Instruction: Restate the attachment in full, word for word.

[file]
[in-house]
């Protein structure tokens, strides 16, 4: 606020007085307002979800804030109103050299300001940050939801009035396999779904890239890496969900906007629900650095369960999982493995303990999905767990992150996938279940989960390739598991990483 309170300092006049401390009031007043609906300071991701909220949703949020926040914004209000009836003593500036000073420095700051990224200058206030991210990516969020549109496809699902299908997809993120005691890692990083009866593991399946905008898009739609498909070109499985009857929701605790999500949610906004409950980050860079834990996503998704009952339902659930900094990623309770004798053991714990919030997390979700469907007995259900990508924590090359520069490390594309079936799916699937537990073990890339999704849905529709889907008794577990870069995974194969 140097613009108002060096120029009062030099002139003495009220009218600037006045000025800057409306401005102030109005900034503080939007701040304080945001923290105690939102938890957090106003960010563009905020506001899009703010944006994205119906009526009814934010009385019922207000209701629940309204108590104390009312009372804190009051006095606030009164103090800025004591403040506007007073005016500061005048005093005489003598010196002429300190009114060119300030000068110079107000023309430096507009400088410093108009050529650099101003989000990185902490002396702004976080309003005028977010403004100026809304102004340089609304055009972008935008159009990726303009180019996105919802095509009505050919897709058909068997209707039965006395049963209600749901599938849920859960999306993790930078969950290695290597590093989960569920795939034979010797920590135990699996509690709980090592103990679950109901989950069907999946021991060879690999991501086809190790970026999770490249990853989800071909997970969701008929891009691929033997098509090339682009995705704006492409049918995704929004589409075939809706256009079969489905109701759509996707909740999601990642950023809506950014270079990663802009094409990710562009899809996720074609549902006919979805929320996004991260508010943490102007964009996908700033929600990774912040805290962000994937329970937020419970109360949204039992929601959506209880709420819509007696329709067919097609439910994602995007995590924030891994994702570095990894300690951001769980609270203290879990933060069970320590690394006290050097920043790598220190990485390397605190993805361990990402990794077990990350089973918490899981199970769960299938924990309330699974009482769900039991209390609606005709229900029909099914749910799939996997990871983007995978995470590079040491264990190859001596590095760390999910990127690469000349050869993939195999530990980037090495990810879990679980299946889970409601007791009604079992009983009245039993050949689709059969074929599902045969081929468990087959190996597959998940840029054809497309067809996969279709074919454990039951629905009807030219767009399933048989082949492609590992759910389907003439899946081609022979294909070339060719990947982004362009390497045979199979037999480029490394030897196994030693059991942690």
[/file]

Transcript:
[in-house]
């Protein structure tokens, strides 16, 4: 606020007085307002979800804030109103050299300001940050939801009035396999779904890239890496969900906007629900650095369960999982493995303990999905767990992150996938279940989960390739598991990483 309170300092006049401390009031007043609906300071991701909220949703949020926040914004209000009836003593500036000073420095700051990224200058206030991210990516969020549109496809699902299908997809993120005691890692990083009866593991399946905008898009739609498909070109499985009857929701605790999500949610906004409950980050860079834990996503998704009952339902659930900094990623309770004798053991714990919030997390979700469907007995259900990508924590090359520069490390594309079936799916699937537990073990890339999704849905529709889907008794577990870069995974194969 140097613009108002060096120029009062030099002139003495009220009218600037006045000025800057409306401005102030109005900034503080939007701040304080945001923290105690939102938890957090106003960010563009905020506001899009703010944006994205119906009526009814934010009385019922207000209701629940309204108590104390009312009372804190009051006095606030009164103090800025004591403040506007007073005016500061005048005093005489003598010196002429300190009114060119300030000068110079107000023309430096507009400088410093108009050529650099101003989000990185902490002396702004976080309003005028977010403004100026809304102004340089609304055009972008935008159009990726303009180019996105919802095509009505050919897709058909068997209707039965006395049963209600749901599938849920859960999306993790930078969950290695290597590093989960569920795939034979010797920590135990699996509690709980090592103990679950109901989950069907999946021991060879690999991501086809190790970026999770490249990853989800071909997970969701008929891009691929033997098509090339682009995705704006492409049918995704929004589409075939809706256009079969489905109701759509996707909740999601990642950023809506950014270079990663802009094409990710562009899809996720074609549902006919979805929320996004991260508010943490102007964009996908700033929600990774912040805290962000994937329970937020419970109360949204039992929601959506209880709420819509007696329709067919097609439910994602995007995590924030891994994702570095990894300690951001769980609270203290879990933060069970320590690394006290050097920043790598220190990485390397605190993805361990990402990794077990990350089973918490899981199970769960299938924990309330699974009482769900039991209390609606005709229900029909099914749910799939996997990871983007995978995470590079040491264990190859001596590095760390999910990127690469000349050869993939195999530990980037090495990810879990679980299946889970409601007791009604079992009983009245039993050949689709059969074929599902045969081929468990087959190996597959998940840029054809497309067809996969279709074919454990039951629905009807030219767009399933048989082949492609590992759910389907003439899946081609022979294909070339060719990947982004362009390497045979199979037999480029490394030897196994030693059991942690």